Stewart Smith Handy Hero 4

Handy.js makes defining and recognizing custom hand poses a snap! 👋 Built on Three.js and tested on the Oculus Quest, Handy recognizes over 100 hand poses right out of the box—including the American Sign Language (ASL) alphabet and numbers.

While I’m no longer maintaining Handy.js, I was a pioneer on the edge of browser-based hand pose wrangling back in the summer of 2020. Handy’s code repository remains here on GitHub. Meanwhile, Ada Rose Cannon has picked up the cause and out-paced me with her excellent Handy Work module. (And since then she’s taken a role an XR role at Apple!) Handy.js helped win me a job offer at Facebook (now Meta) Reality Labs—but that’s a story for another day. Here’s the description as it stood when Handy was still an active project of mine:

Who doesn’t love Handy.js finger guns? My hands shoot laser bolts!

👉 Make your hand into a “finger gun” pose, then tap your thumb down onto your middle finger to shoot lasers from your hand. ✊ Make a fist to cycle through different hand model visual styles. ✌️ Make a “peace sign” to toggle the hand-specific colors—red for right, green for left. This demo is live at and the Handy.js code repository is available here. May 2021 update: While a recent overhaul of the WebXR Hands API had temporarily broken Handy, we are once again 100% functional 👍 Curious what happened? See this issue for more details.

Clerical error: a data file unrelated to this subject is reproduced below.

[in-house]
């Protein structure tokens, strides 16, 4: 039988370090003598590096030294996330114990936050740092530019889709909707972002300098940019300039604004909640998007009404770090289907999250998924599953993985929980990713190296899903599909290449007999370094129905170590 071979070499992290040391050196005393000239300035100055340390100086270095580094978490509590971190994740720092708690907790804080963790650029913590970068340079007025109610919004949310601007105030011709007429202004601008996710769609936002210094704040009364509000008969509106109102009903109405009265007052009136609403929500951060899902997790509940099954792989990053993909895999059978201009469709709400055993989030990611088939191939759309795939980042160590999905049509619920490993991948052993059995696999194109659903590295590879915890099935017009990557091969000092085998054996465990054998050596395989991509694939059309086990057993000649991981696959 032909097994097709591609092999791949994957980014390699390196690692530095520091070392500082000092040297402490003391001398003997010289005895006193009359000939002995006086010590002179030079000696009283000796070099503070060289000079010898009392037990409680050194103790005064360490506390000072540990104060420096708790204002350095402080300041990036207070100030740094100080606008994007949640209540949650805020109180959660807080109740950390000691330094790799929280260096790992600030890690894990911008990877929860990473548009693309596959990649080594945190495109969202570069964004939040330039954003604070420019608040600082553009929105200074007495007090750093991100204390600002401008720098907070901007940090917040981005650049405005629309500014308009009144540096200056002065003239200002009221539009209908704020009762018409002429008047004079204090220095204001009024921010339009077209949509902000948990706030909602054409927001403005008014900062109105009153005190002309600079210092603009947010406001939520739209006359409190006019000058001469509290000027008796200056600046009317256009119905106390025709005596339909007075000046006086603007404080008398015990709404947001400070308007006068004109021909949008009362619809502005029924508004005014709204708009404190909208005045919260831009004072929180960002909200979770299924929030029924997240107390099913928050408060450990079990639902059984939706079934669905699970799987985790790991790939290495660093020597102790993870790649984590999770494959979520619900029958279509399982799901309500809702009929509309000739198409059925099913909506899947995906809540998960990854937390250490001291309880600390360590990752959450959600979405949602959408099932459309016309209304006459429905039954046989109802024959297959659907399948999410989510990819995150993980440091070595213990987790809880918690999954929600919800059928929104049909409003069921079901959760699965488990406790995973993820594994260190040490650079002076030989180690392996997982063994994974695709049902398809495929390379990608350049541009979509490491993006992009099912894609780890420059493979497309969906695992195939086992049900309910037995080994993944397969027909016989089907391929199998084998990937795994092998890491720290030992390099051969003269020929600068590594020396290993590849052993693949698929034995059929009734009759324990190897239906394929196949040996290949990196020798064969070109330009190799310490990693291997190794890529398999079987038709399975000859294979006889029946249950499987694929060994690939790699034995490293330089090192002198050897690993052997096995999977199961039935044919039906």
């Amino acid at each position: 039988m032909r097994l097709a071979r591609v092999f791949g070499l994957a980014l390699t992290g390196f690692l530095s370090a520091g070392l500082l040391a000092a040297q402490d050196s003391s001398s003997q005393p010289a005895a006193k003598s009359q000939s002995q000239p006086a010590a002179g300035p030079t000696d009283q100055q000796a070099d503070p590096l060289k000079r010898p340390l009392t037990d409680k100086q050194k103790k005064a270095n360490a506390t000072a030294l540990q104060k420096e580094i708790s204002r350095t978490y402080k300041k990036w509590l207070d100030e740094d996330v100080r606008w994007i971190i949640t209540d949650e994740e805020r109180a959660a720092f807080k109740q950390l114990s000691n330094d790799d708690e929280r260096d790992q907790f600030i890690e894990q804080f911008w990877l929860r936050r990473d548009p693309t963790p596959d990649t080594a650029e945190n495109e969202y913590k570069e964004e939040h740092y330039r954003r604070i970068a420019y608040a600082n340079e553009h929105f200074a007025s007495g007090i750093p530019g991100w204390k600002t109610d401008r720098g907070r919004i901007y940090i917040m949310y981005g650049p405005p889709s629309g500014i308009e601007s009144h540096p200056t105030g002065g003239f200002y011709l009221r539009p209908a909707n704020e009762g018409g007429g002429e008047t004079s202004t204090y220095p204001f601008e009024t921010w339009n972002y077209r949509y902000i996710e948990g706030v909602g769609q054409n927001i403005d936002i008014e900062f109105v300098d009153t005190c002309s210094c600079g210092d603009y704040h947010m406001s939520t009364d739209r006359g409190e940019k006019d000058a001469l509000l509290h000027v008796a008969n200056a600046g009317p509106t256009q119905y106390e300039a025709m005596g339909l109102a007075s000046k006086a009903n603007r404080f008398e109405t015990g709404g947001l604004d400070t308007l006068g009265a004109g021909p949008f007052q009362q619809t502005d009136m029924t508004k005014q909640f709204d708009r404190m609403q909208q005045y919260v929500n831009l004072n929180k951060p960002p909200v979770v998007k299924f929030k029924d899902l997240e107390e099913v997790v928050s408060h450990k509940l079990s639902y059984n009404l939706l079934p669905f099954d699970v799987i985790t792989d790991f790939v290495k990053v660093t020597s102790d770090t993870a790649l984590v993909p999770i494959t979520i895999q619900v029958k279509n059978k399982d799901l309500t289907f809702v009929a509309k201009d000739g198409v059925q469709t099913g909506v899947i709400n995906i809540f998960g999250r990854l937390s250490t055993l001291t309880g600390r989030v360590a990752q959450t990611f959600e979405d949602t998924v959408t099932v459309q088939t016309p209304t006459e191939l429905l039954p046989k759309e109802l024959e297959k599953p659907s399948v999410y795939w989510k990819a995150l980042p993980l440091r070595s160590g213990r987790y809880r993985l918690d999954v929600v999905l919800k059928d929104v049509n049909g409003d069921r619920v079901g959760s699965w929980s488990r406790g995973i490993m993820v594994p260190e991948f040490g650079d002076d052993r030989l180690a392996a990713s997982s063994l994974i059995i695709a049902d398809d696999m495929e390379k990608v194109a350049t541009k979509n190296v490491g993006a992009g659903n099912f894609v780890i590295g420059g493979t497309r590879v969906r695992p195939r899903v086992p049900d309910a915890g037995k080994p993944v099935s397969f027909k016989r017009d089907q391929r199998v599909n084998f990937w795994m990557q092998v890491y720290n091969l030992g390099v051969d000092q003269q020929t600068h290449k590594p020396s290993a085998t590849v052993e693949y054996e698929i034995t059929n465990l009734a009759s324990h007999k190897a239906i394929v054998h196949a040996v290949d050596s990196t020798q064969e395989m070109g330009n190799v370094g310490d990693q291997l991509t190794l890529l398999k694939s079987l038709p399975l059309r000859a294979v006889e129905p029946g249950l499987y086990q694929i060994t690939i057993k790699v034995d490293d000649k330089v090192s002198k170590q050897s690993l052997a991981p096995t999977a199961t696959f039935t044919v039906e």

Pose vs. Gesture

You may notice we use the term “hand pose” rather than “hand gesture” and that’s because “gesture” implies movement over time and a spatial relationship to the body or other objects. Right now Handy is primarily concerned with the basic pose of a hand’s configuration. But it’s still early days—and yes, full hand gesture recognition is on the roadmap 👍

How to: Make it handy

Three.js already does the heavy lifting by interacting with the WebXR hand tracking API, creating a THREE.Group per each joint within a hand model, updating those joint positions / rotations within its own update loop, and even creating multiple visual models to use. (See Three’s VR hand input profiles example and its source code for details.) But Three doesn’t include an easy way to define and listen for hand poses. Here’s how easy it is to “Handify” an existing Three.js hand input example: